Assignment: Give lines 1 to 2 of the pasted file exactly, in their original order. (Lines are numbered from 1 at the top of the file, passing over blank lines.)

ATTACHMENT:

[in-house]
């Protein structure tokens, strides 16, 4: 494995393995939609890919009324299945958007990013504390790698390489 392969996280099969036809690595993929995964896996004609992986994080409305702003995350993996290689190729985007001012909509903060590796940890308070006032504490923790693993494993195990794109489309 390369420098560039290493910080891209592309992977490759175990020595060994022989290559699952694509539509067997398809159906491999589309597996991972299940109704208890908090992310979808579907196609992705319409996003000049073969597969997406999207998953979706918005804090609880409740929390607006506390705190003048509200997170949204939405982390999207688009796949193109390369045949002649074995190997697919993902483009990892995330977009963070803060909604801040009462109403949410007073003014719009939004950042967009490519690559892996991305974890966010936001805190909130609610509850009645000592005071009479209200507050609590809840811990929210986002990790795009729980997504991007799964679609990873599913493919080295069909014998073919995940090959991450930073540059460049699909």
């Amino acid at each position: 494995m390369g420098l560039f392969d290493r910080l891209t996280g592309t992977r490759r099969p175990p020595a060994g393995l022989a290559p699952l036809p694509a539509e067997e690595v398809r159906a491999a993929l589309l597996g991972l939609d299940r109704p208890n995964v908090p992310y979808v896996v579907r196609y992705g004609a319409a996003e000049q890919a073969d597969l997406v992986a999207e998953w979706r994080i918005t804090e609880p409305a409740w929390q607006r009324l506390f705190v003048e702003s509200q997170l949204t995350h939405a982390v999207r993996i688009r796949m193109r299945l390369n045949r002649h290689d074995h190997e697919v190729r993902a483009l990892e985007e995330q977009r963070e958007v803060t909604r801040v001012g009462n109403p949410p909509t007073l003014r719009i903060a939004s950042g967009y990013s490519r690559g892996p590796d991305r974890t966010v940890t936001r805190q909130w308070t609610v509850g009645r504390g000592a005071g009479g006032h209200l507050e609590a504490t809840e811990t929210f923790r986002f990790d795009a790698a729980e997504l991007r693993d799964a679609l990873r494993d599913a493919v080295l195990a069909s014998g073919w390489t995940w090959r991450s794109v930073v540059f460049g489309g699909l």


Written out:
[in-house]
């Protein structure tokens, strides 16, 4: 494995393995939609890919009324299945958007990013504390790698390489 392969996280099969036809690595993929995964896996004609992986994080409305702003995350993996290689190729985007001012909509903060590796940890308070006032504490923790693993494993195990794109489309 390369420098560039290493910080891209592309992977490759175990020595060994022989290559699952694509539509067997398809159906491999589309597996991972299940109704208890908090992310979808579907196609992705319409996003000049073969597969997406999207998953979706918005804090609880409740929390607006506390705190003048509200997170949204939405982390999207688009796949193109390369045949002649074995190997697919993902483009990892995330977009963070803060909604801040009462109403949410007073003014719009939004950042967009490519690559892996991305974890966010936001805190909130609610509850009645000592005071009479209200507050609590809840811990929210986002990790795009729980997504991007799964679609990873599913493919080295069909014998073919995940090959991450930073540059460049699909």